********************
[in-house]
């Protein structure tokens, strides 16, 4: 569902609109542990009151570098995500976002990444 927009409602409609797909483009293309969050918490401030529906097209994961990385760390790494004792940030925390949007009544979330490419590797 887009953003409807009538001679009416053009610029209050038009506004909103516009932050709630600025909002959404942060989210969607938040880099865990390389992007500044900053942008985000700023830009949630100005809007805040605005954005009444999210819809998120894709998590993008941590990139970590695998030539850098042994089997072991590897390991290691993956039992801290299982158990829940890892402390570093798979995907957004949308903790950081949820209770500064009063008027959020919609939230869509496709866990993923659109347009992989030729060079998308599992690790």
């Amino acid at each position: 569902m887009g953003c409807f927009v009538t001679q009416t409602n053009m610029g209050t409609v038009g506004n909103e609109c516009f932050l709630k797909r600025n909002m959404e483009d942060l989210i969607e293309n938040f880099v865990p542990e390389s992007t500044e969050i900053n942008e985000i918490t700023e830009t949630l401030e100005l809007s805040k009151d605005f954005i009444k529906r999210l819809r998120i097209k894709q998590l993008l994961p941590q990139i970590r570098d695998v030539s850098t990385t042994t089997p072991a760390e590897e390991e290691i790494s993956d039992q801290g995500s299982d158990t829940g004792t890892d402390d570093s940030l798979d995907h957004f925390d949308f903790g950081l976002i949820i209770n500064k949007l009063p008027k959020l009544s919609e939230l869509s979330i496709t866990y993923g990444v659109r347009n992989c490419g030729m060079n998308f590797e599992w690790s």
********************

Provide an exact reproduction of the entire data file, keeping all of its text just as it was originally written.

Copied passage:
[in-house]
């Protein structure tokens, strides 16, 4: 569902609109542990009151570098995500976002990444 927009409602409609797909483009293309969050918490401030529906097209994961990385760390790494004792940030925390949007009544979330490419590797 887009953003409807009538001679009416053009610029209050038009506004909103516009932050709630600025909002959404942060989210969607938040880099865990390389992007500044900053942008985000700023830009949630100005809007805040605005954005009444999210819809998120894709998590993008941590990139970590695998030539850098042994089997072991590897390991290691993956039992801290299982158990829940890892402390570093798979995907957004949308903790950081949820209770500064009063008027959020919609939230869509496709866990993923659109347009992989030729060079998308599992690790």
């Amino acid at each position: 569902m887009g953003c409807f927009v009538t001679q009416t409602n053009m610029g209050t409609v038009g506004n909103e609109c516009f932050l709630k797909r600025n909002m959404e483009d942060l989210i969607e293309n938040f880099v865990p542990e390389s992007t500044e969050i900053n942008e985000i918490t700023e830009t949630l401030e100005l809007s805040k009151d605005f954005i009444k529906r999210l819809r998120i097209k894709q998590l993008l994961p941590q990139i970590r570098d695998v030539s850098t990385t042994t089997p072991a760390e590897e390991e290691i790494s993956d039992q801290g995500s299982d158990t829940g004792t890892d402390d570093s940030l798979d995907h957004f925390d949308f903790g950081l976002i949820i209770n500064k949007l009063p008027k959020l009544s919609e939230l869509s979330i496709t866990y993923g990444v659109r347009n992989c490419g030729m060079n998308f590797e599992w690790s």